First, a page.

The Big Year is undeniably cute. Warmhearted, even. PG comedy done right, though there are far more smiles than laughs. Completely innocuous, mostly harmless, or even downright vanilla - no matter how you describe The Big Year you will end up back at the same place where qualitative measurement is concerned. The film is cute, charming, and passes the time in a pleasant enough manner. But that's it! That's as far as one can go, unless one happens to be an avid birder. It's not groundbreaking comedy, and at times it isn't a comedy it all. That's fine for a matinee or rental, though I wouldn't pay the extra surcharge for 3-D birds. What's that? It's not available in 3-D? Fair enough.
Steve Martin, Jack Black, and Owen Wilson are bird enthusiasts. Birders, even. They are all on a quest to see the most species of bird in a year, this informal competition is called a "Big Year" in the birding community. There's some intrigue behind this "Big Year" pursuit. For one, according to the film, you're supposed to keep it pretty clandestine. Owen Wilson's character holds the record for species spotting, (732 in the film) and he's back out on another quest, attempting to break his own record.
BUT AT WHAT COST???!!
Sorry, attempted to inject massive tension into a pleasant dramedy, my fault. But there is a toll to pay, and it's Wilson's (known as Kenny Bostick) marriage that's in trouble. Steve Martin is a massively successful entrepreneur who is nearing retirement and loves bird watching. Adores it, even. He's attempting to pivot out of the business world and into his own Big Year pursuit, but his lawyerly co-workers keep trying to pull him back in. He's a bit like Michael Corleone in that respect. The final lead is Jack Black as a down on his luck nuclear power plant operator named Brad Harris. This fellow has a special gift, he can determine hundreds of species of birds by sound alone. He's the plucky underdog, without the financial resources of the corporate titan or the savvy veteran presence of the current record holder. As you can see, each birder has their own cross to bear when it comes to the effect loving bird spotting has on their life, we'll see the interplay between the three leads and each particular issue throughout the film.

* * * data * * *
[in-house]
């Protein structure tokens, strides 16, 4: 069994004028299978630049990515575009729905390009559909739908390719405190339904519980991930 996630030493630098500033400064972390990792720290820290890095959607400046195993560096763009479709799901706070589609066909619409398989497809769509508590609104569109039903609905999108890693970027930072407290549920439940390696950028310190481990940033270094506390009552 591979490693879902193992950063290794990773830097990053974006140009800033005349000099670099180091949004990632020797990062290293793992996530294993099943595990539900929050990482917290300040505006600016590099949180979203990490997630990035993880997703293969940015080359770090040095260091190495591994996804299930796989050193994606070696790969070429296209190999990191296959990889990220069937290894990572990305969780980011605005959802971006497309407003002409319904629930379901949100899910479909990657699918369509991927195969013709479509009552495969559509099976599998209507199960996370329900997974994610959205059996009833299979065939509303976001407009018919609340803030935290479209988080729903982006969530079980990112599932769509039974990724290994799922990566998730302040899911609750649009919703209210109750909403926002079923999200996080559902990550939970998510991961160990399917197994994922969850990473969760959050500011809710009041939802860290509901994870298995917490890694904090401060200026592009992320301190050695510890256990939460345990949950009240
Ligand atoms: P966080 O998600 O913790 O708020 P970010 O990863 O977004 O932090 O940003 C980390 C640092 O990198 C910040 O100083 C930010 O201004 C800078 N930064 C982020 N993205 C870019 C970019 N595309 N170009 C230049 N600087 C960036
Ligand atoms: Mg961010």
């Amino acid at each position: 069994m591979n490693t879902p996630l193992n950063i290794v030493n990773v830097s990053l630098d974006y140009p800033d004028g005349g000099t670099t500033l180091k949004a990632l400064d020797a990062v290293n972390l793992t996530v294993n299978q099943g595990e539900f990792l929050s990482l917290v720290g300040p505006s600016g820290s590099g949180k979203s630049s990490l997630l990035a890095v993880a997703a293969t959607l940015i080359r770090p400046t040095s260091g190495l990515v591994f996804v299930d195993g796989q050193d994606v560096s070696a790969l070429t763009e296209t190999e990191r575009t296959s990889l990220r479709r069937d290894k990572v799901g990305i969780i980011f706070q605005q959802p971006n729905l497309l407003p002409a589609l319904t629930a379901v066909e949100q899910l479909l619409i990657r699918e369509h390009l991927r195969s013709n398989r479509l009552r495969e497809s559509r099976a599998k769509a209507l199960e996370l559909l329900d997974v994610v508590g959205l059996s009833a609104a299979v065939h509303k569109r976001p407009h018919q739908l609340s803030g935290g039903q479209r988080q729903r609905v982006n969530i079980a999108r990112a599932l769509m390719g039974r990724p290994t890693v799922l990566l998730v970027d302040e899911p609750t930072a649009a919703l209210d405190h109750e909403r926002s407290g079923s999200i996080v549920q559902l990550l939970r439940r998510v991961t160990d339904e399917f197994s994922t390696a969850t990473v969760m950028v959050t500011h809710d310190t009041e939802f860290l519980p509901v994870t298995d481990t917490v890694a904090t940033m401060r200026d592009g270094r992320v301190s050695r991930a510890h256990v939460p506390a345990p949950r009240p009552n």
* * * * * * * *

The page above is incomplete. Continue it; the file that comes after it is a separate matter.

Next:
Now, about that PG rating. There are two curse words sprinkled in, but other than that the humor is mined from massively kind places. Phrases like "crazier than a road lizard!" are liberally used. They also throw a mess of birding terms at you, "Code 5 bird" is the only one I remember off the top of my head ... but that might be enough for you to start a nice conversation with at a cocktail party. More than anything, The Big Year is a travelogue, with the trio crisscrossing North America in search of rare species. Locales such as Minnesota, Oregon, Texas, Arizona, Alaska, British Columbia, even Florida are considered and given a few minutes of screentime. When one scene ends you can rest assured that the next scene will start in a completely different place, with different weather, and an entirely different bird to track down. Scores are kept throughout as Wilson, Black, and Martin's characters all vie for the new world record. At 100 brisk minutes it all moves along rather fluidly.
Did you know the bald eagle's courtship ritual involves locking talons and then free-falling to Earth, talon in talon? No, me either, and that's just one of the important pieces of trivia one could pick up in The Big Year. No, you won't laugh out loud (AKA LOL) but there's a modicum of tension as to how the film will end. A very mild movie, but in the nicest sense of the word.